A café in New York has found a way around this whole awkward dance: customers pay by the minute, rather than the cup.
The Glass Hour Café in Williamsburg, Brooklyn feels more like somebody’s living room than a coffee shop. Walking around, you see a couch, some bean bag chairs. What you won’t see at Glass Hour: a kitchen or even a cappuccino machine. You serve yourself from a simple drip coffee pot. The food? A few humble granola bars and chocolates.
The owners, who opened it in August, call it an anti-café. Instead of shelling out for food and drink, customers pay for the time they spend — 10 cents a minute or $6 an hour. Which means no one will judge you for sitting here all day long.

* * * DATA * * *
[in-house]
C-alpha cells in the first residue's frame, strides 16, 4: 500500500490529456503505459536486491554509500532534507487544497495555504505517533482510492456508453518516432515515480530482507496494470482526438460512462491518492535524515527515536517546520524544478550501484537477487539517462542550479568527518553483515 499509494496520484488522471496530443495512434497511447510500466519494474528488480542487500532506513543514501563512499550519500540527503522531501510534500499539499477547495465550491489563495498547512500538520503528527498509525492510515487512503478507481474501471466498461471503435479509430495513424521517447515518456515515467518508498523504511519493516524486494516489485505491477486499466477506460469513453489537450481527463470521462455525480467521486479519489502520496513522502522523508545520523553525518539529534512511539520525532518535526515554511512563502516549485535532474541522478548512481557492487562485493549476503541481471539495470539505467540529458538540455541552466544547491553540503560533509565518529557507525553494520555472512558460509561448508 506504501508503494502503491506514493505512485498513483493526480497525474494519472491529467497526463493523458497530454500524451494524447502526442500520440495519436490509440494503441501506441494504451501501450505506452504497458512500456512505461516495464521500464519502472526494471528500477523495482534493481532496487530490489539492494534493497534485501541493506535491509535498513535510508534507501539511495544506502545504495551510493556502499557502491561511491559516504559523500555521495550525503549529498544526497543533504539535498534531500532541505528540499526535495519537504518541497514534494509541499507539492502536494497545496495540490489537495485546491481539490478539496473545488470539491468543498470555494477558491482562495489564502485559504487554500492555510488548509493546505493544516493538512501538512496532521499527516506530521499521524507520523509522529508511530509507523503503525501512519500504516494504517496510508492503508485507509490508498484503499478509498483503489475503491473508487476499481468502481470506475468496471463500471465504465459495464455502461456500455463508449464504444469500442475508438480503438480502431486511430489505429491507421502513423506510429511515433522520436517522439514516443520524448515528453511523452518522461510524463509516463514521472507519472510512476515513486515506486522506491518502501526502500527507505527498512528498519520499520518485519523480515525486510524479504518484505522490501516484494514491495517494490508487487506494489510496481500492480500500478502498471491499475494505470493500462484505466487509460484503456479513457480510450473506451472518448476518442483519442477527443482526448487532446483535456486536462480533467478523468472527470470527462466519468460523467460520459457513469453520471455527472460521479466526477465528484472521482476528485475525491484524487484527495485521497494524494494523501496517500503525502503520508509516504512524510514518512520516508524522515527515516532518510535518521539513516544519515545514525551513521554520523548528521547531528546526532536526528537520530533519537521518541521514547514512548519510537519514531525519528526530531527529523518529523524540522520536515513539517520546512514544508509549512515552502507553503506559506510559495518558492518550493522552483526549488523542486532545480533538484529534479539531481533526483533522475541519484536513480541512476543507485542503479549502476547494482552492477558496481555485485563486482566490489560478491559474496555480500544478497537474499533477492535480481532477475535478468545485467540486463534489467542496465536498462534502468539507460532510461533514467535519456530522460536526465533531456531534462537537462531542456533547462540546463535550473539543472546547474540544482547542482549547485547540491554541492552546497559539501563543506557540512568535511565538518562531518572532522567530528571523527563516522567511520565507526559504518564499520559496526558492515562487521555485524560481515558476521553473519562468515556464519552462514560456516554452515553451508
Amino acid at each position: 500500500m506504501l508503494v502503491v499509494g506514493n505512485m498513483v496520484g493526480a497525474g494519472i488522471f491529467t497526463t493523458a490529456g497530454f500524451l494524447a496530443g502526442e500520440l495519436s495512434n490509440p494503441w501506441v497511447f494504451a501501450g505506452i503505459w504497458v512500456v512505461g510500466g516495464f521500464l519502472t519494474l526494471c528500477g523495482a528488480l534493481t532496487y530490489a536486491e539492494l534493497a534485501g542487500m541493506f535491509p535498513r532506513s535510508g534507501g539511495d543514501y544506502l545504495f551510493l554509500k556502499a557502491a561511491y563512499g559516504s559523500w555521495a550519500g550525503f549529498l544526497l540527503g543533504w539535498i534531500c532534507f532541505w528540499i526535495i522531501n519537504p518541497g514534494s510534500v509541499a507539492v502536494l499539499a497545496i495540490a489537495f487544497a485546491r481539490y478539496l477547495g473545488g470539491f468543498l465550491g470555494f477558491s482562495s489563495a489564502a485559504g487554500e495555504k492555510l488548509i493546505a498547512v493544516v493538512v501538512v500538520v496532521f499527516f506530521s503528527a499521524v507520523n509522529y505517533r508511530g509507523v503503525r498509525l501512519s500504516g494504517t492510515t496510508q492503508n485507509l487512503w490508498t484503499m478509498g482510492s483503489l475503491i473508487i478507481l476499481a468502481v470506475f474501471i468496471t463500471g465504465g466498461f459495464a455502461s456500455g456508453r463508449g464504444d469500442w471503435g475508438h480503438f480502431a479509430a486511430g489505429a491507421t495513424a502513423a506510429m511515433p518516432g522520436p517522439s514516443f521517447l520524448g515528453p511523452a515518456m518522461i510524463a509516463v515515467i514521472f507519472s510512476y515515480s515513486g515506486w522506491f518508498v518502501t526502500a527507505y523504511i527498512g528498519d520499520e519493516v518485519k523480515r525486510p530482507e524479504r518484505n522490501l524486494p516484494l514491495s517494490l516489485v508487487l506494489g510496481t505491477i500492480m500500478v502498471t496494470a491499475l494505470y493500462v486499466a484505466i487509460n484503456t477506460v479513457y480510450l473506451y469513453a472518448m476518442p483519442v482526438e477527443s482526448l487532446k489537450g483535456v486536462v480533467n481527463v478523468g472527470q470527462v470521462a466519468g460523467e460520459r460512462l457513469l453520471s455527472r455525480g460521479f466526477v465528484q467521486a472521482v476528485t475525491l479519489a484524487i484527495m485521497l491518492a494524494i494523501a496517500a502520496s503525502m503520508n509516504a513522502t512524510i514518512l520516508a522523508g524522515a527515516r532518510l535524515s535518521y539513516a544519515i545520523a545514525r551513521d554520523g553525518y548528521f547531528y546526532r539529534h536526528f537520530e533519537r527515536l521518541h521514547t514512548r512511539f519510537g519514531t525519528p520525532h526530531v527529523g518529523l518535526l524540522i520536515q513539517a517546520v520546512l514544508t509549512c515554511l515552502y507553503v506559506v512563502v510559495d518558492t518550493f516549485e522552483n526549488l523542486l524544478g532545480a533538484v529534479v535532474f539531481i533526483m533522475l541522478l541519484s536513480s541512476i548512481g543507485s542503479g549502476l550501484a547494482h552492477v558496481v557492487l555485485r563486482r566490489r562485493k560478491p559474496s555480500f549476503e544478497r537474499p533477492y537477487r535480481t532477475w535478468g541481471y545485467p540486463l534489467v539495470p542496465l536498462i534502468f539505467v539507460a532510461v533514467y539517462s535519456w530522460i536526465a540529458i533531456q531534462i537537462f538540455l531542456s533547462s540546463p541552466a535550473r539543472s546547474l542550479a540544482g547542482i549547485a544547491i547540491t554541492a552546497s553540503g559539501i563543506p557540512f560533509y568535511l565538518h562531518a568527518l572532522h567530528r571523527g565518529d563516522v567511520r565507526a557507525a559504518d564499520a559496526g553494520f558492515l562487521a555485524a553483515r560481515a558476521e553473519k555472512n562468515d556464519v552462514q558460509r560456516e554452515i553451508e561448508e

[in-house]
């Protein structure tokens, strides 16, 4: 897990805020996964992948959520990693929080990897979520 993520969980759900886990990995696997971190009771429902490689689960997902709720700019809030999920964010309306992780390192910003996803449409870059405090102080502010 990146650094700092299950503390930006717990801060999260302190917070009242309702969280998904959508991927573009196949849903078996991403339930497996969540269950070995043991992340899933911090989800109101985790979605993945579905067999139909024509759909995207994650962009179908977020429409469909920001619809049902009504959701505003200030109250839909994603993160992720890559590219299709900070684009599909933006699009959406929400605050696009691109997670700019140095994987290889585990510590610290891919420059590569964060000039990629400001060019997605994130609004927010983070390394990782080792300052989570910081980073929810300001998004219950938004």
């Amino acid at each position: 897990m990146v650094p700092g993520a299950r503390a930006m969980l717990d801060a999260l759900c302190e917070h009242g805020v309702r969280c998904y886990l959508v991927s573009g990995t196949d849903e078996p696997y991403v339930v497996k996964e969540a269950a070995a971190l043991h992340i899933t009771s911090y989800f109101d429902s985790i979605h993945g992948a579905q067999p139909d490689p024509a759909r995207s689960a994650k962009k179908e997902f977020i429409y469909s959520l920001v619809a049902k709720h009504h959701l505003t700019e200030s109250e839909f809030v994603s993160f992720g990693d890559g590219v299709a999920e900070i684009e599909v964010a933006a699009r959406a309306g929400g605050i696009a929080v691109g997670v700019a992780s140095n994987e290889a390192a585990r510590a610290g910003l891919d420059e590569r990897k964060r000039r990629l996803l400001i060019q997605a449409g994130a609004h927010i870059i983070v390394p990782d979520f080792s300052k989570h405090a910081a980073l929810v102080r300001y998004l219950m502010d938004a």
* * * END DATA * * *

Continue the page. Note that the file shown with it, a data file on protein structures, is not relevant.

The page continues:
Pay-as-you-go cafés are new to the U.S., but there are dozens in Europe, mostly in Russia. Glass Hour’s Zlata Koshlina and her cofounders are Russian immigrants and got the idea for their cafe from a Ziferblat café in Moscow.
Here is more, via Air Genius Gary Leff. But why Russia? Is it because there is a closer association between higher income and higher status in Russia, and thus charging an explicit price for time does not bring a negative clientele composition effect?